The last and greatest of Dostoevsky’s novels, The Brothers Karamazov is a towering masterpiece of literature, philosophy, psychology, and religion. It tells the story of intellectual Ivan, sensual Dmitri, and idealistic Alyosha Karamazov, who collide in the wake of their despicable father’s brutal murder. Into the framework of the story Dostoevsky poured all of his deepest concerns—the origin of evil, the nature of freedom, the craving for meaning and, most importantly, whether God exists. The novel is famous for three chapters that may be ranked among the greatest pages of Western literature. “Rebellion” and “The Grand Inquisitor” present what many have considered the strongest arguments ever formulated against the existence of God, while “The Devil” brilliantly portrays the banality of evil. (from Barnes & Noble)

Father Goriot by Honoré de Balzac
'Père Goriot' is the tragic story of a father whose obsessive love for his two daughters leads to his financial and personal ruin. Interwoven with this theme is that of the impoverished young aristocrat, Rastignac, come to Paris from the provinces to make his fortune, who befriends Goriot and becomes involved with the daughters. The story is set against the background of a whole society driven by social ambition and lust for money. (from Goodreads)

Absalom, Absalom! by William Faulkner
Absalom, Absalom! is Faulkner's epic tale of Thomas Sutpen, an enigmatic stranger who comes to Jefferson, Mississippi, in the early 1830s to wrest his mansion out of the muddy bottoms of the north Mississippi wilderness. He was a man, Faulkner said, "who wanted sons and the sons destroyed him."  (from Barnes & Noble)

The Jungle by Upton Sinclair
Upton Sinclair’s muckraking masterpiece The Jungle centers on Jurgis Rudkus, a Lithuanian immigrant working in Chicago’s infamous Packingtown. Instead of finding the American Dream, Rudkus and his family inhabit a brutal, soul-crushing urban jungle dominated by greedy bosses, pitiless con-men, and corrupt politicians...Today, The Jungle remains a relevant portrait of capitalism at its worst and an impassioned account of the human spirit facing nearly insurmountable challenges. (from Barnes & Noble)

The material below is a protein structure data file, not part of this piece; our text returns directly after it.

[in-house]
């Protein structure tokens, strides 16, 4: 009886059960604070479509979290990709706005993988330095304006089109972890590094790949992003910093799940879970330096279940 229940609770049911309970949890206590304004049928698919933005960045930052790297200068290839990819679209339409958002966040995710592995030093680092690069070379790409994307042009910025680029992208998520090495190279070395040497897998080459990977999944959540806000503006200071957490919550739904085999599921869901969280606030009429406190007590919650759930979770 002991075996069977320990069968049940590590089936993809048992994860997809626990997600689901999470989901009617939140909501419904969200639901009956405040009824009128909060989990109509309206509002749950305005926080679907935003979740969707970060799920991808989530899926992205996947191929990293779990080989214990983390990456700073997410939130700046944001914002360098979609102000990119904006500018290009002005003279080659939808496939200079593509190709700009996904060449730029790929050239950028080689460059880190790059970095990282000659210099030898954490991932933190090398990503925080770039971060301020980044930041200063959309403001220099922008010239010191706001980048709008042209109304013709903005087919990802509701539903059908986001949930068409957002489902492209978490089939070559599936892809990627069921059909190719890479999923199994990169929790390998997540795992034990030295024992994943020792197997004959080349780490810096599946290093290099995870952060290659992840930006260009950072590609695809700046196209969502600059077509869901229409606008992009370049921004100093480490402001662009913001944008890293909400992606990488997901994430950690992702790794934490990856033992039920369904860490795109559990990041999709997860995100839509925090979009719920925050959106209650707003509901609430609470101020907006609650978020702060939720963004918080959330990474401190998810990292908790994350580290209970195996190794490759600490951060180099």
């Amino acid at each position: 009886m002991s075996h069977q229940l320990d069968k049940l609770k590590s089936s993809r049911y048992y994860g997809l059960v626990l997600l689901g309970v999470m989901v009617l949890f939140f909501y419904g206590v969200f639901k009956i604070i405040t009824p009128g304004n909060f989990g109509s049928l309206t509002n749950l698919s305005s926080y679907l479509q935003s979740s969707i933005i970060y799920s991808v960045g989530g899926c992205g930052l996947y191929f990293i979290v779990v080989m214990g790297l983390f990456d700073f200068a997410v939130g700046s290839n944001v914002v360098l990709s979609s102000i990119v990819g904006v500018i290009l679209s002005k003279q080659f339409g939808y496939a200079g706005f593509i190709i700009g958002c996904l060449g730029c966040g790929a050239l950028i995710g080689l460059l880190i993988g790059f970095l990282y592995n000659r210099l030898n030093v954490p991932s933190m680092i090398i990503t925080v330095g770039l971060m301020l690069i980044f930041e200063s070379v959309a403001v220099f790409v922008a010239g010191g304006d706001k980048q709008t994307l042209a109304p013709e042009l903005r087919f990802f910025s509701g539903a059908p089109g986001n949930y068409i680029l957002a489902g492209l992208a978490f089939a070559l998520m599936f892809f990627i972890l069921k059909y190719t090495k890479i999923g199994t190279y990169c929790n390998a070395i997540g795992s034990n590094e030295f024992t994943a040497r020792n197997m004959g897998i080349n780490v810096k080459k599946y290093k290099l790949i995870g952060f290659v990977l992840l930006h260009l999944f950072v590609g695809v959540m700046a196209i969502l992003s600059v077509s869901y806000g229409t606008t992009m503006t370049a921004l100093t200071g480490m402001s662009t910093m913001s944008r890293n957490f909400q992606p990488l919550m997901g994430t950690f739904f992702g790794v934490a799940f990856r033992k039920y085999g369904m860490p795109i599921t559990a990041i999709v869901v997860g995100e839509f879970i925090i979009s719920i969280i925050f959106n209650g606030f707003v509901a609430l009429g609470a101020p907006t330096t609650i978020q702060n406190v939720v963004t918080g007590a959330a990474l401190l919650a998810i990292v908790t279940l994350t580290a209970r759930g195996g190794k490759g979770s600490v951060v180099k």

The Divine Comedy by Dante Alighieri
Dante Alighieri's poetic masterpiece, The Divine Comedy, is a moving human drama, an unforgettable visionary journey through the infinite torment of Hell, up the arduous slopes of Purgatory, and on to the glorious realm of Paradise—the sphere of universal harmony and eternal salvation. (from Amazon)

The Trial by Franz Kafka
Written in 1914 but not published until 1925, a year after Kafka’s death, The Trial is the terrifying tale of Josef K., a respectable bank officer who is suddenly and inexplicably arrested and must defend himself against a charge about which he can get no information. Whether read as an existential tale, a parable, or a prophecy of the excesses of modern bureaucracy wedded to the madness of totalitarianism, The Trial has resonated with chilling truth for generations of readers. (from Goodreads)

Zorba the Greek by Nikos Kazantzakis 
The classic novel Zorba the Greek is the story of two men, their incredible friendship, and the importance of living life to the fullest. Zorba, a Greek working man, is a larger-than-life character, energetic and unpredictable. He accompanies the unnamed narrator to Crete to work in the narrator’s lignite mine, and the pair develops a singular relationship. The two men couldn’t be further apart: The narrator is cerebral, modest, and reserved; Zorba is unfettered, spirited, and beyond the reins of civility. Over the course of their journey, he becomes the narrator’s greatest friend and inspiration and helps him to appreciate the joy of living. (from Amazon)